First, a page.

With closing costs, a lot of money is on the line. That’s a good reason to shop around for the lender who offers the lowest closing costs. You can also ask a lender to match low closing costs offered elsewhere. Besides getting quotes from multiple lenders, you can get quotes for some services as well. There are some services included in the closing costs (the pest inspection fee, the survey fee, the title search, etc.) that you are allowed to shop around for. In other words, you don’t have to go with the provider your lender suggests and you can try to find a lower price elsewhere. The closing cost services you can shop for will be listed as such on your Loan Estimate. Do some research, make some calls and see if you can find cheaper options.

  2. Evaluate the Loan Estimate

    When you get the Loan Estimate, don’t just glance at it. Take the time to go through each item with the lender, questioning what each fee covers—and why it costs as much as it does. This is a good way to identify padded or unnecessary fees. Also, keep an eye out for fees with similar names, as they may mean the lender is charging twice for doing the same thing. A common example: processing fees and underwriting fees. Closing costs have gotten clearer since the Loan Estimate replaced the GFE, but it’s still worth reviewing your Loan Estimate carefully.

  3. Negotiate fees with the lender

    Once you have a handle on the fees the lender wants you to pay, you can start negotiating. Ask for more obscure fees to be knocked off the final price tag. Ask your lender to give you what’s called the Closing Disclosure form (detailing your final closing costs) as soon as it is available. Compare what’s on the Closing Disclosure to what was on the Loan Estimate and ask your lender to justify any discrepancies.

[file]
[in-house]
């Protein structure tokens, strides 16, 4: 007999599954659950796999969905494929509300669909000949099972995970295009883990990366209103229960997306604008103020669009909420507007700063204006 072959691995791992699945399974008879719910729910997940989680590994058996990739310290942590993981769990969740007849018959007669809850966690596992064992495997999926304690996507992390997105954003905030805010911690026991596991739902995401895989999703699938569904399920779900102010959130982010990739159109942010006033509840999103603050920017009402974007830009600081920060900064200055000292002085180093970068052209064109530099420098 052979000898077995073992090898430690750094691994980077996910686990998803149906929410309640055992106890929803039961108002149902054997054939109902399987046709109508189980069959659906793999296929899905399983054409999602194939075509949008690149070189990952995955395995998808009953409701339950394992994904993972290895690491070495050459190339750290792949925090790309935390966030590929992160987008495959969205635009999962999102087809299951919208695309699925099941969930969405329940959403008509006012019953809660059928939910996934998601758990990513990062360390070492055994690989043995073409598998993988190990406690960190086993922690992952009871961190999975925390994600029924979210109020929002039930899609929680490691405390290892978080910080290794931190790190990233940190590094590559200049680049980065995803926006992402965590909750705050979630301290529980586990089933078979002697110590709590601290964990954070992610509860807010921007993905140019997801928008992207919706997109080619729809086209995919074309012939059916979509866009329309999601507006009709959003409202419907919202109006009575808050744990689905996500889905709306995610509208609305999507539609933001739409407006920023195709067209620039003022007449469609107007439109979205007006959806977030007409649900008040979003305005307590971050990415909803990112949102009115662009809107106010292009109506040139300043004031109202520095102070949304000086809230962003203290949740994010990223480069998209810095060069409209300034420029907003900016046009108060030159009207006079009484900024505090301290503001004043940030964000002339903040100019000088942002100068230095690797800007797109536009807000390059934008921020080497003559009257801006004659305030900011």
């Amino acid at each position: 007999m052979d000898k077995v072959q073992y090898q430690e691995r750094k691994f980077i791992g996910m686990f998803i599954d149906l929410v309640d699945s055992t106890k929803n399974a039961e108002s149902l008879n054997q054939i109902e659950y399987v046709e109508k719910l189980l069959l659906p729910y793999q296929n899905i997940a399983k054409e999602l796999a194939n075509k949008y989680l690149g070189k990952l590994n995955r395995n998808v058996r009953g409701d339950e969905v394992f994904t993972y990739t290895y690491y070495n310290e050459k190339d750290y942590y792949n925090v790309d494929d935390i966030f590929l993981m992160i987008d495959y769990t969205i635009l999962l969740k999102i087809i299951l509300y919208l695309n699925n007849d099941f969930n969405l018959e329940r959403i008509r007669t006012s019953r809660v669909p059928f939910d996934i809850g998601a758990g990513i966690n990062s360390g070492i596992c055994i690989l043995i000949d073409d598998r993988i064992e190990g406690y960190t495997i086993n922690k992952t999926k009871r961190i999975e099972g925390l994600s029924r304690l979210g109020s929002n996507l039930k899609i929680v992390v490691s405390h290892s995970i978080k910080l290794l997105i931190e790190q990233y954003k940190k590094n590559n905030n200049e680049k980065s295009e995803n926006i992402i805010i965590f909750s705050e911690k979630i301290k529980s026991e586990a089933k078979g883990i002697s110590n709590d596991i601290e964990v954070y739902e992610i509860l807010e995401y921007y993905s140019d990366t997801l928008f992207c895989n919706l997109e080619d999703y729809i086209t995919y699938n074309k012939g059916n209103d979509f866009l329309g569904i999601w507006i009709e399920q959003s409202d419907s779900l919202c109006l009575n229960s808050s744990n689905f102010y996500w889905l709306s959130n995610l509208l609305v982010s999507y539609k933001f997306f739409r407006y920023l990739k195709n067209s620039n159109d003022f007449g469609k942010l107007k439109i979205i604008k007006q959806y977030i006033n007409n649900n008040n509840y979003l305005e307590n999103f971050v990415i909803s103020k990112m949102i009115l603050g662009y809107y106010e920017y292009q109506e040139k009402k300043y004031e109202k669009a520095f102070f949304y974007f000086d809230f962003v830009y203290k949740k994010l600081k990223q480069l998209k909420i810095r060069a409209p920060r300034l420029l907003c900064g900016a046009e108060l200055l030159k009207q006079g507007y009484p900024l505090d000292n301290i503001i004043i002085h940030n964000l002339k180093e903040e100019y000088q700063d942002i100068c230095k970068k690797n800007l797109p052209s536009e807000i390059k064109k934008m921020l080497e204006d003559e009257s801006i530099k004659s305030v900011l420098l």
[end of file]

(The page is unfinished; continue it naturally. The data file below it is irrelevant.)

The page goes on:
4. Ask the seller to sweeten the deal

    Some sellers will be willing to lower the sale price of the home to offset the sting of closing costs. Others may be willing to cover some of your closing costs. Depending on the market and the seller’s motivation level, you may be able to negotiate with the seller to reduce some closing costs

  5. Delay your closing

    Remember the pre-paid daily insurance charges from the list above? You can minimize those charges by closing at the end of the month. Plan ahead and try to schedule your closing when it means you’ll have to pay less money upfront.

  6. Save on points (when interest rates are low)

    If you’re buying in a low interest-rate environment, you probably don’t need to pay extra for points to lower your interest rate. Each point will cost 1% of the loan value, so paying for points can add up fast. And you pay that money upfront as part of the closing costs. For each point you buy, you’ll have to stay in the home for longer if you want to break even.

Extra tips just for refinancers…

If you’re refinancing a home loan, you’ll have to pay closing costs all over again. But you do have some special money-saving opportunities. Here are two:

  1. Waive the appraisal

    If your home has been appraised recently, you can probably skip the cost of having it appraised again as part of the closing process. Ask your lender for an appraisal waiver. If you can’t waive the appraisal altogether, you may be able to save money by opting for an automated appraisal instead of a full appraisal.

  2. Save on title insurance

    Ask for a “re-issue rate” (read: cheaper rate) when you re-up your title insurance for a refinance.

A toss-up: the no-closing cost mortgage

Photo credit: © iStock.com/Jirsak

What is this magical thing called a no-closing cost mortgage, you ask? It just means that you’re paying the closing costs in another way, not up front. So, you might roll the closing costs into the amount of your mortgage, or you might get “free” closing costs in exchange for a higher interest rate on your loan. Both these “no-cost” options will often cost you more in the long-run if you plan to stay in the house for a long time.

If you know you want to be in the home for more than, say, 5 years, you may want to pay the closing costs up front if you can afford it. The exception to this would be people paying off high-interest debt like credit card balances. If this is you, paying down the high-interest debt rather than putting the money toward closing costs may make sense.

We know there are a million ways you’d rather spend your money, but closing costs are a necessary step to homeownership. You don’t have to like them, but you do have to pay them, one way or another. It’s best to focus on how to reduce closing costs so you aren’t paying more than you have to.